10/22/2012 08:04 EDT | Updated 12/22/2012 05:12 EST

Football hooligan jailed for 16 weeks for attacking goalkeeper during English league game

SHEFFIELD, England - A football hooligan was jailed for 16 weeks Monday for assaulting a goalkeeper during an English league game following an all-day drinking binge.

Aaron Cawley, a 21-year-old from Cheltenham, told police he was so intoxicated after drinking a mix of lager, cider and vodka that he doesn't remember joining a pitch invasion and shoving former England goalkeeper Chris Kirkland in the face during Sheffield Wednesday's match against Leeds on Friday.

Cawley, a Leeds fans, pleaded guilty Monday to charges of assault and entering the field of play when he appeared at Sheffield Magistrates' Court. He received a six-year banning order from football grounds — the third time he has been handed such a sanction.

Leeds said it will ban Cawley for life from the team's Elland Road ground once the banning order expires, but felt the sentence was too lenient.

"While we are pleased to see justice brought so quickly, our one disappointment is that we feel the sentence could, and should, have been considerably longer," Leeds said in a statement.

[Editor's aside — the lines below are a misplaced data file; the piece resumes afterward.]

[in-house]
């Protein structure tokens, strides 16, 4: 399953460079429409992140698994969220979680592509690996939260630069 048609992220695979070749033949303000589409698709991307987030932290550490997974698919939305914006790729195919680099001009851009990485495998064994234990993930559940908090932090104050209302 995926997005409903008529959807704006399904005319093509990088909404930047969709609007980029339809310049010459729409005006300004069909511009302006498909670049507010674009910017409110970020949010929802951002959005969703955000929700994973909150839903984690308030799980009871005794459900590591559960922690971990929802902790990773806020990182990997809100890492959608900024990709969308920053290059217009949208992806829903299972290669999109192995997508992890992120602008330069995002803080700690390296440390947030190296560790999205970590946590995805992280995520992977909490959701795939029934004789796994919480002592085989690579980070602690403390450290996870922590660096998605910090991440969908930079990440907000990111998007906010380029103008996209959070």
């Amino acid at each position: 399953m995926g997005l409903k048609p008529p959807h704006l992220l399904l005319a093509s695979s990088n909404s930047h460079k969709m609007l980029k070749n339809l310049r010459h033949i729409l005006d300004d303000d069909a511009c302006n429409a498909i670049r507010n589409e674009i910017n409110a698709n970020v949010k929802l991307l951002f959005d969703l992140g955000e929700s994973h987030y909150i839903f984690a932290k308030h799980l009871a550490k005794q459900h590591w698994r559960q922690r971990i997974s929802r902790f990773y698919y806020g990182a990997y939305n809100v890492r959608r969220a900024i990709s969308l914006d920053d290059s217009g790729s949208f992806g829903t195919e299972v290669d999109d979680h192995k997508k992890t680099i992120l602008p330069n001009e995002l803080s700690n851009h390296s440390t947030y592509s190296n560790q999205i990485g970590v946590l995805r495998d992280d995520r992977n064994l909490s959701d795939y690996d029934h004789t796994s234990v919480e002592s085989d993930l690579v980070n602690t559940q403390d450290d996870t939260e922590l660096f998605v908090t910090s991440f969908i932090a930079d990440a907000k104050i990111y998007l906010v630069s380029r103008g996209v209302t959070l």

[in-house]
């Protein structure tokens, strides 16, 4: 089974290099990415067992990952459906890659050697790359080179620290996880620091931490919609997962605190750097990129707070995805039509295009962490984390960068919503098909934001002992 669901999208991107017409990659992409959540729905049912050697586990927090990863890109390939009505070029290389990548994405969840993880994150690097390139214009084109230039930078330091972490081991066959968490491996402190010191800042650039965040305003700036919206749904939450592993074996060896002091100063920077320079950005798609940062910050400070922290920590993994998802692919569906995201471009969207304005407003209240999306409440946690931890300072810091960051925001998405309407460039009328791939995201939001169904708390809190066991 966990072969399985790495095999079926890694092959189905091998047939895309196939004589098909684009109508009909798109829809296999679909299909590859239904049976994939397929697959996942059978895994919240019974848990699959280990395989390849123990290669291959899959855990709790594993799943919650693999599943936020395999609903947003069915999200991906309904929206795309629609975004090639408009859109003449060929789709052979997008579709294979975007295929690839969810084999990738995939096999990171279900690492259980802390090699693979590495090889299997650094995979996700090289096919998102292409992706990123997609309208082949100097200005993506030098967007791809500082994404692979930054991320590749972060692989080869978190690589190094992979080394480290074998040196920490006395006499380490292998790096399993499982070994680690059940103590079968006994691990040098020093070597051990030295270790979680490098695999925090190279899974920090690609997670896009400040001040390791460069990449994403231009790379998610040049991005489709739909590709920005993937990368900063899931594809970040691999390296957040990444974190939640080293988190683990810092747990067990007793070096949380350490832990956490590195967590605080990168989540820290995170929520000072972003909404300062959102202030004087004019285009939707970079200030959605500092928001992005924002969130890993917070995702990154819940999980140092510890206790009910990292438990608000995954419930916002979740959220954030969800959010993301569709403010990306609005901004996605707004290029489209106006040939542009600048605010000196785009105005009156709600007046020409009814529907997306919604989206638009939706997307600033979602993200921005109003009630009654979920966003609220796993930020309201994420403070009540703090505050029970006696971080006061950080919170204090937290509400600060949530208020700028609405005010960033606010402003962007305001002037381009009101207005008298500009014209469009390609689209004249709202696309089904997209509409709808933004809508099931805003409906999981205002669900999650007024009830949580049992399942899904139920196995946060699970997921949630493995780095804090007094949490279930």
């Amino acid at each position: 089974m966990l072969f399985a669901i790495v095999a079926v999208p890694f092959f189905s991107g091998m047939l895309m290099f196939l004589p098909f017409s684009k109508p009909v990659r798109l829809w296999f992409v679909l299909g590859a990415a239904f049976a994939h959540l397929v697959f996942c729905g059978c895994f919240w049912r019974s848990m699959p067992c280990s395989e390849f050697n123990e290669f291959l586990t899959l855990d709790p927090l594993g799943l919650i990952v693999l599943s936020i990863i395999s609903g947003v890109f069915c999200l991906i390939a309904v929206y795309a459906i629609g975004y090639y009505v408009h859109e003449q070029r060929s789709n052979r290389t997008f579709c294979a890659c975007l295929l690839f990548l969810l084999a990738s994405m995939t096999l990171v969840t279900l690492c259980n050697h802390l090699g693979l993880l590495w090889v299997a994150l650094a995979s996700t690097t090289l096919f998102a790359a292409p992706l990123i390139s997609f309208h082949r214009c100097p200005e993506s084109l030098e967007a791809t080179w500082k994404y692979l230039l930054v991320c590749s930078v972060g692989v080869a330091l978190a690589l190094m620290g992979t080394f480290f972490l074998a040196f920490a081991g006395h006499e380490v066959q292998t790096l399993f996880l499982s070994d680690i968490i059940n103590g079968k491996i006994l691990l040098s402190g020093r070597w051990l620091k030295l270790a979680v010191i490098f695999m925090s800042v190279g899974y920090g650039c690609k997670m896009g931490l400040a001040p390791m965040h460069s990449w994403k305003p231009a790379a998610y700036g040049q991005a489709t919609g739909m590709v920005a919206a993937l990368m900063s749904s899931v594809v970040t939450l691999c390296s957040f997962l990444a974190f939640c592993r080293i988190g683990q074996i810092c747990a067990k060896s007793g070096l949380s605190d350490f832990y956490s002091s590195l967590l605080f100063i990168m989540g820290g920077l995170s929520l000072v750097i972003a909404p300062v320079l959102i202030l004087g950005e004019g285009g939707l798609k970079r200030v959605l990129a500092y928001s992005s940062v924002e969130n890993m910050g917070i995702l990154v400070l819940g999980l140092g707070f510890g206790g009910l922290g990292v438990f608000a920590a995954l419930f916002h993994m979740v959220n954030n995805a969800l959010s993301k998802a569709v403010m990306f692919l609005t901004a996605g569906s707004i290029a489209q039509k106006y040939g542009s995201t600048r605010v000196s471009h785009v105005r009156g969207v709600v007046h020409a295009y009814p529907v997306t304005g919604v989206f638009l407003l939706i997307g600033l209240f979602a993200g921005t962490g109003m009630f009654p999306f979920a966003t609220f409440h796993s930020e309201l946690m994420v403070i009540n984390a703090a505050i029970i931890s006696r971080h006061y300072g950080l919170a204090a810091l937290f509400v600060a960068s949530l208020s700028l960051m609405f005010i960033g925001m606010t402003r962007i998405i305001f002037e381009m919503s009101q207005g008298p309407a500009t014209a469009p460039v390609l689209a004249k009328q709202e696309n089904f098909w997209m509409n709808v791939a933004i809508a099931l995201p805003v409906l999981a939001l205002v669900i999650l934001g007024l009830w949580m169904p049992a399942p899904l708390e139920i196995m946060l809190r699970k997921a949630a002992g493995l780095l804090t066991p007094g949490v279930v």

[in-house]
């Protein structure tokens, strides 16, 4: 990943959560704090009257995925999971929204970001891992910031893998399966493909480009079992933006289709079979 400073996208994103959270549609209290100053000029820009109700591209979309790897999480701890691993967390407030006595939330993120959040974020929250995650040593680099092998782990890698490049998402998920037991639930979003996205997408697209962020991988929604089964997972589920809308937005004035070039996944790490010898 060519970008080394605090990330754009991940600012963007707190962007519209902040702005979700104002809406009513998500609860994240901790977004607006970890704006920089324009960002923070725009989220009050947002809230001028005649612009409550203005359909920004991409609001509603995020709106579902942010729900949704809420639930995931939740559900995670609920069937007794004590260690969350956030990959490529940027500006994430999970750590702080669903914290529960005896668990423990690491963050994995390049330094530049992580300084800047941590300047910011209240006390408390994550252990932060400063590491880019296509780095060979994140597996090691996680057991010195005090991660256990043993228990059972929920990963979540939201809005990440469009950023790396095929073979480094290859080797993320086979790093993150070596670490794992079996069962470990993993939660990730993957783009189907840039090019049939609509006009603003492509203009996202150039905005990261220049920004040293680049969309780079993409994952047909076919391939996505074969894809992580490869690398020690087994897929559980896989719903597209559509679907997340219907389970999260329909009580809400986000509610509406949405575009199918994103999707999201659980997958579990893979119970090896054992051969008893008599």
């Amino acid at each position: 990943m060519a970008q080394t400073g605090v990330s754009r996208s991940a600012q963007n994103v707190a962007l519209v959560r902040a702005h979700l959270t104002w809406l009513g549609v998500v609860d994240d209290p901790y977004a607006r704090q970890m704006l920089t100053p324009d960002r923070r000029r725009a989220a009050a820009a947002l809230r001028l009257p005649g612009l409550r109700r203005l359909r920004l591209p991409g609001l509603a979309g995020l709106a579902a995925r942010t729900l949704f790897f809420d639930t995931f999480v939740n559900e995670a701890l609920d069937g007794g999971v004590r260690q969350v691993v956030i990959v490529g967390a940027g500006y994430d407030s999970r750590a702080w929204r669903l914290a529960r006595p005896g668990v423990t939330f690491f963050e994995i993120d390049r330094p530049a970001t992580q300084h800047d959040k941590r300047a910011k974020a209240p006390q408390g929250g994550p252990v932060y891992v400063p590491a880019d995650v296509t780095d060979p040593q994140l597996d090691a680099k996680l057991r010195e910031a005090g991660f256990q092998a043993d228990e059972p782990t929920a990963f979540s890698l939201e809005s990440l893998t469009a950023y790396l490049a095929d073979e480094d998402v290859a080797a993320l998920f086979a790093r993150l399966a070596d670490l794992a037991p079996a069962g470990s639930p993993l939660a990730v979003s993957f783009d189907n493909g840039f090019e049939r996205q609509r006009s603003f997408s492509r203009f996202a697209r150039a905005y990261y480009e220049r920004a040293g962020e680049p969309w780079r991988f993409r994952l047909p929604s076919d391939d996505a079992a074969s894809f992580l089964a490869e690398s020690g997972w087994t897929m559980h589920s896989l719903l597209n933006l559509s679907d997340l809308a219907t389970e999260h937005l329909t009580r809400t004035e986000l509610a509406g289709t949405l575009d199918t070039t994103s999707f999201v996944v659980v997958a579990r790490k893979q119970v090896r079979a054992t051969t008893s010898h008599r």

Kirkland, who plays for Wednesday and won his one cap for England in 2006, needed medical treatment after being knocked to the ground by Cawley amid violent scenes at Hillsborough, which was all broadcast live on British television. Kirkland told police it was like he had been "hit by a ton of bricks."

The Football Association has launched an investigation into the crowd trouble at the game, which also saw bottles being thrown onto the pitch and offensive chanting from both sets of fans.

Prosecutors said Cawley, an unemployed labourer, told police officers he had consumed several cans of lager and three-quarters of a litre of vodka before he had arrived in Sheffield by train. He said he then drank as many as 10 pints of cider before the match started.

Judge Naomi Redhouse was told that Cawley, who has breached his football banning orders four times, only realized what he had done when other people told him and he saw himself on TV. He immediately made contact with police.